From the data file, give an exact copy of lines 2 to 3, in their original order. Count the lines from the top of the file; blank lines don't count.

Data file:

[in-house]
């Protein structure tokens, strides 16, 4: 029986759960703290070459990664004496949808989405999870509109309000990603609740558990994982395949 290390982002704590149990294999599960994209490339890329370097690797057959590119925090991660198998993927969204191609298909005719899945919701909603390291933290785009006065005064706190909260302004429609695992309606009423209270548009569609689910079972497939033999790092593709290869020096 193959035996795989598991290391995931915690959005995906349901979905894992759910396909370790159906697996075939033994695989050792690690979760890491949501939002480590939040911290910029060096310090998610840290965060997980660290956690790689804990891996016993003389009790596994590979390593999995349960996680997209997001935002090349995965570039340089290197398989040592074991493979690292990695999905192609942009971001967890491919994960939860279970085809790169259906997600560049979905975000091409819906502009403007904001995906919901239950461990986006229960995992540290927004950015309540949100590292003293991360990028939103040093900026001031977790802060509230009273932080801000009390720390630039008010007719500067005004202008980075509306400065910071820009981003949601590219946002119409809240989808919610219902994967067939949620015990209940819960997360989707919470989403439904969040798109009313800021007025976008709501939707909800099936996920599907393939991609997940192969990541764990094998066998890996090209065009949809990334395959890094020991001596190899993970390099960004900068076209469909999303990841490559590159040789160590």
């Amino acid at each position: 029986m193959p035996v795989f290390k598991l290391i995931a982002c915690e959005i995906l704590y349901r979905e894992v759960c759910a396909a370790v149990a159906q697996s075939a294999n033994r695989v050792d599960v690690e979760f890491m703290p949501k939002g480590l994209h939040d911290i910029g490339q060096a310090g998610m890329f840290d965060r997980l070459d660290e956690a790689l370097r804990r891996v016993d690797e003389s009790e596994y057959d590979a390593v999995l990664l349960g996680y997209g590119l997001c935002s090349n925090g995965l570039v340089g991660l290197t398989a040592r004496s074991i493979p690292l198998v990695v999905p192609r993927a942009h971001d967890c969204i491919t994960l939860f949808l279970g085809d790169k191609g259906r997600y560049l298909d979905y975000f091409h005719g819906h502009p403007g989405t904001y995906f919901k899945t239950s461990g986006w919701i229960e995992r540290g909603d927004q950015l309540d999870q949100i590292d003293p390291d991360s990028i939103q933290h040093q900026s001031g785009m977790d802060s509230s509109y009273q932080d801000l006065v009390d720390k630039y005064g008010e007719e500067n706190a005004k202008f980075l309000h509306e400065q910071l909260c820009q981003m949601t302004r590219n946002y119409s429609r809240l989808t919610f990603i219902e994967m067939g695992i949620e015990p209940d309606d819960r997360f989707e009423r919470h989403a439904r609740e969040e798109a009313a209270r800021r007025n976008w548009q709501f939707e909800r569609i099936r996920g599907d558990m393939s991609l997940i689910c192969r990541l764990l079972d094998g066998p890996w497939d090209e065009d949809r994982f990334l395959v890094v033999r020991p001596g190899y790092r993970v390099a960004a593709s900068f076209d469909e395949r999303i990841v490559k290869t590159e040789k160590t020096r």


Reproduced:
């Protein structure tokens, strides 16, 4: 029986759960703290070459990664004496949808989405999870509109309000990603609740558990994982395949 290390982002704590149990294999599960994209490339890329370097690797057959590119925090991660198998993927969204191609298909005719899945919701909603390291933290785009006065005064706190909260302004429609695992309606009423209270548009569609689910079972497939033999790092593709290869020096 193959035996795989598991290391995931915690959005995906349901979905894992759910396909370790159906697996075939033994695989050792690690979760890491949501939002480590939040911290910029060096310090998610840290965060997980660290956690790689804990891996016993003389009790596994590979390593999995349960996680997209997001935002090349995965570039340089290197398989040592074991493979690292990695999905192609942009971001967890491919994960939860279970085809790169259906997600560049979905975000091409819906502009403007904001995906919901239950461990986006229960995992540290927004950015309540949100590292003293991360990028939103040093900026001031977790802060509230009273932080801000009390720390630039008010007719500067005004202008980075509306400065910071820009981003949601590219946002119409809240989808919610219902994967067939949620015990209940819960997360989707919470989403439904969040798109009313800021007025976008709501939707909800099936996920599907393939991609997940192969990541764990094998066998890996090209065009949809990334395959890094020991001596190899993970390099960004900068076209469909999303990841490559590159040789160590």
């Amino acid at each position: 029986m193959p035996v795989f290390k598991l290391i995931a982002c915690e959005i995906l704590y349901r979905e894992v759960c759910a396909a370790v149990a159906q697996s075939a294999n033994r695989v050792d599960v690690e979760f890491m703290p949501k939002g480590l994209h939040d911290i910029g490339q060096a310090g998610m890329f840290d965060r997980l070459d660290e956690a790689l370097r804990r891996v016993d690797e003389s009790e596994y057959d590979a390593v999995l990664l349960g996680y997209g590119l997001c935002s090349n925090g995965l570039v340089g991660l290197t398989a040592r004496s074991i493979p690292l198998v990695v999905p192609r993927a942009h971001d967890c969204i491919t994960l939860f949808l279970g085809d790169k191609g259906r997600y560049l298909d979905y975000f091409h005719g819906h502009p403007g989405t904001y995906f919901k899945t239950s461990g986006w919701i229960e995992r540290g909603d927004q950015l309540d999870q949100i590292d003293p390291d991360s990028i939103q933290h040093q900026s001031g785009m977790d802060s509230s509109y009273q932080d801000l006065v009390d720390k630039y005064g008010e007719e500067n706190a005004k202008f980075l309000h509306e400065q910071l909260c820009q981003m949601t302004r590219n946002y119409s429609r809240l989808t919610f990603i219902e994967m067939g695992i949620e015990p209940d309606d819960r997360f989707e009423r919470h989403a439904r609740e969040e798109a009313a209270r800021r007025n976008w548009q709501f939707e909800r569609i099936r996920g599907d558990m393939s991609l997940i689910c192969r990541l764990l079972d094998g066998p890996w497939d090209e065009d949809r994982f990334l395959v890094v033999r020991p001596g190899y790092r993970v390099a960004a593709s900068f076209d469909e395949r999303i990841v490559k290869t590159e040789k160590t020096r």